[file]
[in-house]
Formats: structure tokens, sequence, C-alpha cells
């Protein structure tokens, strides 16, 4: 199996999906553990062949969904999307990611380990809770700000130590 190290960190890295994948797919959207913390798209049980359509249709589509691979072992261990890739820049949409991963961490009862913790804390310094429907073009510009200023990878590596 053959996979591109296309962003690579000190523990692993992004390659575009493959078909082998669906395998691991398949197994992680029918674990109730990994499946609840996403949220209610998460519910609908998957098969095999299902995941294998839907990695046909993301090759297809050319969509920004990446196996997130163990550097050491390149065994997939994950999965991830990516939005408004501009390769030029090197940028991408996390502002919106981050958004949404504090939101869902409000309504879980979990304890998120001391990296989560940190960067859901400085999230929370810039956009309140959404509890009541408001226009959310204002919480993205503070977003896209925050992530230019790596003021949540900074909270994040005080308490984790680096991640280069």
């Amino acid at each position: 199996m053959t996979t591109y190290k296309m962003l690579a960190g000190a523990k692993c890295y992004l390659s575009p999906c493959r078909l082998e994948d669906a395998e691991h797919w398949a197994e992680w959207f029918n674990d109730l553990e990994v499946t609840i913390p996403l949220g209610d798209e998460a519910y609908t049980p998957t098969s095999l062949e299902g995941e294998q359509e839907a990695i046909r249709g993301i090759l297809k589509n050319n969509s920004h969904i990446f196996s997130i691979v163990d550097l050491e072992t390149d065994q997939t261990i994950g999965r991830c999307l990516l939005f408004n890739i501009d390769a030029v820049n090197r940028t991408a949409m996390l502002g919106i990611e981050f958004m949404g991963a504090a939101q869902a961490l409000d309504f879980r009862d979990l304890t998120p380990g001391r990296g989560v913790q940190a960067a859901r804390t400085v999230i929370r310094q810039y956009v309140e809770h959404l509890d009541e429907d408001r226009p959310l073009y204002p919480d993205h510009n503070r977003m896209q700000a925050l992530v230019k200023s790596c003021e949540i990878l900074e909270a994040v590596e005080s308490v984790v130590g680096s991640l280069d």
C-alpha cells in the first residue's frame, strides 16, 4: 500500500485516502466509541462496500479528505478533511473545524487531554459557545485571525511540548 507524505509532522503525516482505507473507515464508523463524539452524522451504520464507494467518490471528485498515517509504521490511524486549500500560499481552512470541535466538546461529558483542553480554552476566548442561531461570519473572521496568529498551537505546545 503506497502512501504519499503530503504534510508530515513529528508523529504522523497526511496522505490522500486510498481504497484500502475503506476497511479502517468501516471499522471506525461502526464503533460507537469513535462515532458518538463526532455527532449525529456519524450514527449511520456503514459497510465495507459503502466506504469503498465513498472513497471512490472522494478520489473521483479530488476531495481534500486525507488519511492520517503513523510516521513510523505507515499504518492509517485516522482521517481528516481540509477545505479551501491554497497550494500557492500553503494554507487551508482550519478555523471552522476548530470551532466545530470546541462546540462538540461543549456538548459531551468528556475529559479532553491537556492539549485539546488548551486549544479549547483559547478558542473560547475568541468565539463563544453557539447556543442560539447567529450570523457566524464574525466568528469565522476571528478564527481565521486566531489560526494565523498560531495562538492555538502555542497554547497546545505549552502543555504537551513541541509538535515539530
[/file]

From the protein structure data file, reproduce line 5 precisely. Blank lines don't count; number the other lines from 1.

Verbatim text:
C-alpha cells in the first residue's frame, strides 16, 4: 500500500485516502466509541462496500479528505478533511473545524487531554459557545485571525511540548 507524505509532522503525516482505507473507515464508523463524539452524522451504520464507494467518490471528485498515517509504521490511524486549500500560499481552512470541535466538546461529558483542553480554552476566548442561531461570519473572521496568529498551537505546545 503506497502512501504519499503530503504534510508530515513529528508523529504522523497526511496522505490522500486510498481504497484500502475503506476497511479502517468501516471499522471506525461502526464503533460507537469513535462515532458518538463526532455527532449525529456519524450514527449511520456503514459497510465495507459503502466506504469503498465513498472513497471512490472522494478520489473521483479530488476531495481534500486525507488519511492520517503513523510516521513510523505507515499504518492509517485516522482521517481528516481540509477545505479551501491554497497550494500557492500553503494554507487551508482550519478555523471552522476548530470551532466545530470546541462546540462538540461543549456538548459531551468528556475529559479532553491537556492539549485539546488548551486549544479549547483559547478558542473560547475568541468565539463563544453557539447556543442560539447567529450570523457566524464574525466568528469565522476571528478564527481565521486566531489560526494565523498560531495562538492555538502555542497554547497546545505549552502543555504537551513541541509538535515539530